Eco-club Lessons at Malawi Conservation Project
I have also been lucky enough to cross the river and participate in the Nanthomba eco-club project, led by teacher Orsi Bedo. Nanthomba is an amazing school and has provided an opportunity for me to help teach local children about conservation and the environment. Over the last two years, the eco-club has been growing different species of seedlings in a tree nursery, and planting them throughout the school and community grounds. Every time I head across the river with Orsi, we meet with a group of the most eager students and get our hands dirty, weeding and mulching the trees of different ages. This initiative is fantastic and aims to help communities that rely on maize crops, by improving soil conditions and water runoff in the rainy season.
For eco-club lessons we have made posters and given talks on topics that are relevant to life in rural Malawi, or to inform them about animals and processes that are around Liwonde National Park. One lesson involved making compost heaps at the school to try and encourage families to use natural fertilizers on their maize fields.
This week, I spoke to the kids about vultures and hyenas, the scavengers, and why they are important to the environment. This has been such a rewarding experience because the children are eager to learn and there is so much that we can teach them.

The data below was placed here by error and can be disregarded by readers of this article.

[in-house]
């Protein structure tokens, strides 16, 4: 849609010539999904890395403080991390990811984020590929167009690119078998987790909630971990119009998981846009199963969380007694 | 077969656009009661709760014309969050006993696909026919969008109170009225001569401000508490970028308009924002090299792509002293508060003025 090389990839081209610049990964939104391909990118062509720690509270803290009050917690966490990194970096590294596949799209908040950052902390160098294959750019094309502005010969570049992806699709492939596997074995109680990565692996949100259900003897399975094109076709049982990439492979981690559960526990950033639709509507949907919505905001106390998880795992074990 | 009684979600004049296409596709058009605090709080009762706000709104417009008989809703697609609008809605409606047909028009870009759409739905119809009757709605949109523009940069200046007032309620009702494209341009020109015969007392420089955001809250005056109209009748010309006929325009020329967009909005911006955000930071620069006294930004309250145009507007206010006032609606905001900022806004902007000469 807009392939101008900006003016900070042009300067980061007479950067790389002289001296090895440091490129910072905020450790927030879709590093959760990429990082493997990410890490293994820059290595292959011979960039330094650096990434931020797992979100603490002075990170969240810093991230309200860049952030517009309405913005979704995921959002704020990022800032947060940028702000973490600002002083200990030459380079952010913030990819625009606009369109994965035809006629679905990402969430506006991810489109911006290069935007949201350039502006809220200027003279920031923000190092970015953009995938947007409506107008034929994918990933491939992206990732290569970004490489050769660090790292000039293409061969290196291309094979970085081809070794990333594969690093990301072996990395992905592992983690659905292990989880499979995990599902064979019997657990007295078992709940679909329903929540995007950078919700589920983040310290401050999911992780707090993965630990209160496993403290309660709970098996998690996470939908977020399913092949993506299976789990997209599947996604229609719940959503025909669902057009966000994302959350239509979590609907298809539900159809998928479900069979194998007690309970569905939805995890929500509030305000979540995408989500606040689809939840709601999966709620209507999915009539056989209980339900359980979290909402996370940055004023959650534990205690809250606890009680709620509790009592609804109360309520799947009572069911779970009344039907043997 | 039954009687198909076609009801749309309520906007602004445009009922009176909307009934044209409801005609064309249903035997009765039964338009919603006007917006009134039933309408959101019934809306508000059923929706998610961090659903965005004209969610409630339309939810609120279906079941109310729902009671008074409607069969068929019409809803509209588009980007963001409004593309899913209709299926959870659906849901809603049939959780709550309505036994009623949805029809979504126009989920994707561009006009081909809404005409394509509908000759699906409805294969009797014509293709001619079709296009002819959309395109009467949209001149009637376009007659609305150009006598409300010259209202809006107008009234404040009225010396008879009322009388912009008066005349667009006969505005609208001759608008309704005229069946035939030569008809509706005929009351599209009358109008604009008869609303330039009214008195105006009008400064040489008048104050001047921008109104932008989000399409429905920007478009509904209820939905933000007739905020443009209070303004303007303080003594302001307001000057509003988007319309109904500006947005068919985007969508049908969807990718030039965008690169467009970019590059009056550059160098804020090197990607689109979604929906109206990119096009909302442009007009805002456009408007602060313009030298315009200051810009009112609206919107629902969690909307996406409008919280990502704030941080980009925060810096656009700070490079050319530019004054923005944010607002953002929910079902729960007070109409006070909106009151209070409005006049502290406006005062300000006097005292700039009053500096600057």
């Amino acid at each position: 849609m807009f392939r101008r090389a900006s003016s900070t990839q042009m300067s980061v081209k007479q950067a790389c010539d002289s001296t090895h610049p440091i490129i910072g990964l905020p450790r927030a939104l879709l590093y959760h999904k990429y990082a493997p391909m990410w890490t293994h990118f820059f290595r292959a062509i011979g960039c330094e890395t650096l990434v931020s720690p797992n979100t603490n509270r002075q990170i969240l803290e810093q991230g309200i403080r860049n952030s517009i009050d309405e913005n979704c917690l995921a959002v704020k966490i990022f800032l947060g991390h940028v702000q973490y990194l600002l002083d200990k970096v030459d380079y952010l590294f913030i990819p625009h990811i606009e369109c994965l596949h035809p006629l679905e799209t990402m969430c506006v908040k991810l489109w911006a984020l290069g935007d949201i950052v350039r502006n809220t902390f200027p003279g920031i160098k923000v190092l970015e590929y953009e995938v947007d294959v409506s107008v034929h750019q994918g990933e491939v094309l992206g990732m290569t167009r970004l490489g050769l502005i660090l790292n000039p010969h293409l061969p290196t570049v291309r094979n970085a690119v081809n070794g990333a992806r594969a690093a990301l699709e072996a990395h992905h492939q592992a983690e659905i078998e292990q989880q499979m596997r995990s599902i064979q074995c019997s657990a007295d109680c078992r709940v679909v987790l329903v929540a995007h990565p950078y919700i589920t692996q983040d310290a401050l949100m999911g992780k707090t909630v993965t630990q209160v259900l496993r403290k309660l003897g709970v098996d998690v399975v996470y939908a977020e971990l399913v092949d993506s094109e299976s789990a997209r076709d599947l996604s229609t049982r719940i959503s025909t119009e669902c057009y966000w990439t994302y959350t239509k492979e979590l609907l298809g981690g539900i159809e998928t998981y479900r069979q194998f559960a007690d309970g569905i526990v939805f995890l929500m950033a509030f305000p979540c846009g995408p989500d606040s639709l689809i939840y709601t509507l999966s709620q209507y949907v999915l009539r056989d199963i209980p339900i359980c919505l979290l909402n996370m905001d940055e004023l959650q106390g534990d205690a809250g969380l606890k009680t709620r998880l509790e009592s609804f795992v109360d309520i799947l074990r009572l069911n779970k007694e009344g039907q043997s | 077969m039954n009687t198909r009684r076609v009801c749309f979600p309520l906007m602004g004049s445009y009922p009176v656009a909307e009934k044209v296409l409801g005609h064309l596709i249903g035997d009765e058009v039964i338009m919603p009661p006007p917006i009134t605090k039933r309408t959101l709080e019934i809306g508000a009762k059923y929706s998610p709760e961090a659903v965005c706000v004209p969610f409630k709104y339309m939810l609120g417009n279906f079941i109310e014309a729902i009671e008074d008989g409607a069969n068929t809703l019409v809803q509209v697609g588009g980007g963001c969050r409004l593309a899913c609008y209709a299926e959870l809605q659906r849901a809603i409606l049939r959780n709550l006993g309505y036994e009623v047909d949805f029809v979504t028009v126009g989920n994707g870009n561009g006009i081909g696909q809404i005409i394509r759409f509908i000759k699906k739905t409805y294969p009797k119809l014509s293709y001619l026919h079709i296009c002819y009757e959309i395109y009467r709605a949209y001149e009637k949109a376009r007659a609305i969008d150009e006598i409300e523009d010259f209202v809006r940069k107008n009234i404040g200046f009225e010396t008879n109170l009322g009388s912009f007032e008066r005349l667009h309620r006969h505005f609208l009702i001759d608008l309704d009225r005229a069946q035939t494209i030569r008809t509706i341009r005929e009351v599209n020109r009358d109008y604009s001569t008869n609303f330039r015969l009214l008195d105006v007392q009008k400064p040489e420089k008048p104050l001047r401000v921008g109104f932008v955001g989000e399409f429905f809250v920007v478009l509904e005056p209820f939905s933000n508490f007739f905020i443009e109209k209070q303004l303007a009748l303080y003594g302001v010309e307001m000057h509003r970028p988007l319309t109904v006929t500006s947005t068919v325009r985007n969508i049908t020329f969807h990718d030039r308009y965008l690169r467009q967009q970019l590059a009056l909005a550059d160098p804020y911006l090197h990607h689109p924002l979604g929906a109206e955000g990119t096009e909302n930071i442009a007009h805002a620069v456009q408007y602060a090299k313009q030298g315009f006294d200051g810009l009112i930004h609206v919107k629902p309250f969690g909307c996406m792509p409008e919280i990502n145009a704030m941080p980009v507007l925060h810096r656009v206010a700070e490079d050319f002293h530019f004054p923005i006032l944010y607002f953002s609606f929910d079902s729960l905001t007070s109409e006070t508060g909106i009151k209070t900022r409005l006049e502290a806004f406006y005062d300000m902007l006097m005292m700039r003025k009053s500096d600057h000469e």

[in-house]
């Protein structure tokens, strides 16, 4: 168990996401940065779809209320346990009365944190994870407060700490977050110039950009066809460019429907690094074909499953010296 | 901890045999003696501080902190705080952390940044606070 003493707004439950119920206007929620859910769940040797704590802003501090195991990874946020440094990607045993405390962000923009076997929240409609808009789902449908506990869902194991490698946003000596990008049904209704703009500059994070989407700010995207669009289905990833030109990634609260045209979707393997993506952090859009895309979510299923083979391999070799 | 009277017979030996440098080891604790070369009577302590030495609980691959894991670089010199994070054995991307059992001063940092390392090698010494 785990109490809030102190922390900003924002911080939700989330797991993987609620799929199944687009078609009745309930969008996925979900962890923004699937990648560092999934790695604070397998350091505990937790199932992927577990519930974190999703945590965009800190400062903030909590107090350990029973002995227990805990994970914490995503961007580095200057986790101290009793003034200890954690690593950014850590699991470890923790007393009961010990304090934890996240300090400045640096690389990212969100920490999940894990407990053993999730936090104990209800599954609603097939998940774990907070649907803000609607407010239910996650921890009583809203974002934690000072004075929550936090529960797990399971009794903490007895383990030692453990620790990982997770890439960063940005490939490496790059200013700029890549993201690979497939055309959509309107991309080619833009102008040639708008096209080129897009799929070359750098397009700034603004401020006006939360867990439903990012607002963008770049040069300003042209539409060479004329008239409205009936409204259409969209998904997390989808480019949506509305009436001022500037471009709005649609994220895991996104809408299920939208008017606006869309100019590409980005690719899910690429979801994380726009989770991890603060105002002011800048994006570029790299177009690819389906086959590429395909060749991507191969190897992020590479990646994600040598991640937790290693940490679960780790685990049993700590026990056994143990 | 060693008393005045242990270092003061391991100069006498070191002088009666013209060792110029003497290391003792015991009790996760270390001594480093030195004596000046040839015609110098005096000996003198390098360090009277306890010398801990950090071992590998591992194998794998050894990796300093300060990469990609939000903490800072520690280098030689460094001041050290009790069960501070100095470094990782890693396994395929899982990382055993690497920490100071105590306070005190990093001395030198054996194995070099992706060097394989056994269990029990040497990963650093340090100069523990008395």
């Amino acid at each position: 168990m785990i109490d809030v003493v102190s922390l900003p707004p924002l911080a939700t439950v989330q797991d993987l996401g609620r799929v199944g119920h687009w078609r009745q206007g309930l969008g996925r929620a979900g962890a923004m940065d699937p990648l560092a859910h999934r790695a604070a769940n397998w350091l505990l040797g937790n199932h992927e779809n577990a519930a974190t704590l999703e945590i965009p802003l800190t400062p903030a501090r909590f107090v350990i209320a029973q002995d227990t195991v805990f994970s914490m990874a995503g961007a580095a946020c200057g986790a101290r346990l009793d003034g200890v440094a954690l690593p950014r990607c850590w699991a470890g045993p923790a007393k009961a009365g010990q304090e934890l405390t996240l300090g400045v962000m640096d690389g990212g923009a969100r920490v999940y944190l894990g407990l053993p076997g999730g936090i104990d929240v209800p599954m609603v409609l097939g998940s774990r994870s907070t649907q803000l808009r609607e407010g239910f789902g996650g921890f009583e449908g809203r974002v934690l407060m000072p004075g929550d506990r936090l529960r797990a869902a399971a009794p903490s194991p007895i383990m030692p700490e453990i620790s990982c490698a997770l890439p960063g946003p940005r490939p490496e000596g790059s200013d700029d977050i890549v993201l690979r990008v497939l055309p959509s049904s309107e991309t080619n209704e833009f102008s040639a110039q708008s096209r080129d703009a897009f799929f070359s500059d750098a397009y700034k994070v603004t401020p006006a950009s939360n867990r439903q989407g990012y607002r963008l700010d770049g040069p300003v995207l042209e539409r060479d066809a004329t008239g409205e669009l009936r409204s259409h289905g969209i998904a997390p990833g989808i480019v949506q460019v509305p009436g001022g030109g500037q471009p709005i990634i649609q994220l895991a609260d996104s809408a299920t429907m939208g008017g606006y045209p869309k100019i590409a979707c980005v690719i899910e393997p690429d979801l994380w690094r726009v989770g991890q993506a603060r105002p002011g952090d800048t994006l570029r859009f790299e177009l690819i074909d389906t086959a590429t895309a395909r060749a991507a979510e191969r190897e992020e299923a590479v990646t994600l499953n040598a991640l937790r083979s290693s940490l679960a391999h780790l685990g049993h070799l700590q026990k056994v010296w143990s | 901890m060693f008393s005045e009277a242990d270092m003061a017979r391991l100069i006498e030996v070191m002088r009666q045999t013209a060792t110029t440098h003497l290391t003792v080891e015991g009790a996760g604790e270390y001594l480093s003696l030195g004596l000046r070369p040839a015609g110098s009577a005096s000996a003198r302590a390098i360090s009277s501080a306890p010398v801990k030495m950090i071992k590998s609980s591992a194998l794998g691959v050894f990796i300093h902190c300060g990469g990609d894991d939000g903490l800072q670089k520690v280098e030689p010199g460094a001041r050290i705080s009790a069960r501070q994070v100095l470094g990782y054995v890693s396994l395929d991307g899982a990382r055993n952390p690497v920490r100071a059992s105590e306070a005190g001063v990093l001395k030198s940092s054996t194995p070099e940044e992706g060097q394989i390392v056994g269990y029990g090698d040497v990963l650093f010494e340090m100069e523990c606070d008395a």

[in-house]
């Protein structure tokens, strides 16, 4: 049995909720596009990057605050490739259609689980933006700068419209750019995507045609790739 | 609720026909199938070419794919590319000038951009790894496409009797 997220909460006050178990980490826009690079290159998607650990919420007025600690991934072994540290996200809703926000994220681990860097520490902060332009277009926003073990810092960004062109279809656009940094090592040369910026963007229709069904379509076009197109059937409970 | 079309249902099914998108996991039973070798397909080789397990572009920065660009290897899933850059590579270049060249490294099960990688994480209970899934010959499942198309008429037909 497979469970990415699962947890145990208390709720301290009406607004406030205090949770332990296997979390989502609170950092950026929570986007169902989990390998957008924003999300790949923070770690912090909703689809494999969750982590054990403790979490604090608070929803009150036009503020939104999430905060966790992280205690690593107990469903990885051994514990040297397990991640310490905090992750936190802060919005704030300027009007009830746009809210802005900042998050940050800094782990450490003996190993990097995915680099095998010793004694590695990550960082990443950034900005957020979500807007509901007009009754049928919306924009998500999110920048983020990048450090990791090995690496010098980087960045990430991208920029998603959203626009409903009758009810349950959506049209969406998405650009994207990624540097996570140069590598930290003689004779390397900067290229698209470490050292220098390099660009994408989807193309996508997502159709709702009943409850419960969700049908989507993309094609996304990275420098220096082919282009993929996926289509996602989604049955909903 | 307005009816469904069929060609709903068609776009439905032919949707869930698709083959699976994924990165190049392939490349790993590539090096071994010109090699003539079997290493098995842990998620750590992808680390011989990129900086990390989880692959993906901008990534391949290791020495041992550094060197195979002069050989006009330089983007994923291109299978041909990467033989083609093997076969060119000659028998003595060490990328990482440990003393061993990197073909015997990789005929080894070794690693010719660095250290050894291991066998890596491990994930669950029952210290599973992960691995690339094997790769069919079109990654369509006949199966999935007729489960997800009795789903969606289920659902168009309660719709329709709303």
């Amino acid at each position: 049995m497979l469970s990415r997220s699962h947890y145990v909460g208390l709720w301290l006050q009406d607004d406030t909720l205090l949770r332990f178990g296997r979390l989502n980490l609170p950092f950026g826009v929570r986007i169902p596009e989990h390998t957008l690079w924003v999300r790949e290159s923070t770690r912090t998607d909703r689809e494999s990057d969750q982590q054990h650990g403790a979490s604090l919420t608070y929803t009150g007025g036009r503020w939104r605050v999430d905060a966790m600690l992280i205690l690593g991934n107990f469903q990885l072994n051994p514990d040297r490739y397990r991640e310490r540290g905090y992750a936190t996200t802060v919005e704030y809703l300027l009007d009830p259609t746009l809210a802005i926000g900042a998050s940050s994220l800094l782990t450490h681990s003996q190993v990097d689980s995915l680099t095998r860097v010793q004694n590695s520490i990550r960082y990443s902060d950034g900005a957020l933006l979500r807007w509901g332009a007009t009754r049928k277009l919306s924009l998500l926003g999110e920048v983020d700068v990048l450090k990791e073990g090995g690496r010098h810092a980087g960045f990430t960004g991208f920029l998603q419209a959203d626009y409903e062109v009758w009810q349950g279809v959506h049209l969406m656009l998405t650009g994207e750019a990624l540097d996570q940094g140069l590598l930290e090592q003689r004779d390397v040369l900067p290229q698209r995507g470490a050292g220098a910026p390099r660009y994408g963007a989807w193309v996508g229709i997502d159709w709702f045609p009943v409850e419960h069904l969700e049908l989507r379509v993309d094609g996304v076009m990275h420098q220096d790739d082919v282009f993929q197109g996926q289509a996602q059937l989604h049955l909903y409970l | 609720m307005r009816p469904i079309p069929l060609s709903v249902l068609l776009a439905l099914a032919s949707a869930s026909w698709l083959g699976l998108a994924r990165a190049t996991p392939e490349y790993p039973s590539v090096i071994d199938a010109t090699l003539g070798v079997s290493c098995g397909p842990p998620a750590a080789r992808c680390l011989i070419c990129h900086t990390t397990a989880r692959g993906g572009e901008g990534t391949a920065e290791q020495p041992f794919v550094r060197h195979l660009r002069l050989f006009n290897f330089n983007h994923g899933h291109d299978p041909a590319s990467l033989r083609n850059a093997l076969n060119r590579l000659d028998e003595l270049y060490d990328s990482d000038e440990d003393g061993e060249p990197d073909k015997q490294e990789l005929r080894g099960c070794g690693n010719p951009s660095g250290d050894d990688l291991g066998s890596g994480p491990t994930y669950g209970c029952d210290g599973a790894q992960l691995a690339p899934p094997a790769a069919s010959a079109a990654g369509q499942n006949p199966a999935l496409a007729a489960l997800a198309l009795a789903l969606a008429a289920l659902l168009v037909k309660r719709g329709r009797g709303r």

Getting to know the importance of soil, and identifying the creatures that live within it.
Orsi showing the children how to make a compost heap using materials from around the school.
Making posters for our eco-club lesson on the Big 5. The posters are used as teaching aids during lessons, and then as colourful additions to the classroom walls.
Post and photos: Cazz Kimber (Malawi Volunteer)
Wildlife ACT has partnered with African Parks – a world-renowned conservation organization, in an exciting project where we assist with their Black Rhino Monitoring and Conservation Programme in Liwonde National Park. We offer this unique opportunity to one individual who will work one-on-one with a black rhino researcher. The work is intensive and involves long, grueling days with lots of responsibilities and duties but it’ll be an experience you’ll never forget. You’ll get stuck into the heart of black rhino research and help protect them from the threats of poaching. Learn more about our Malawi Conservation Project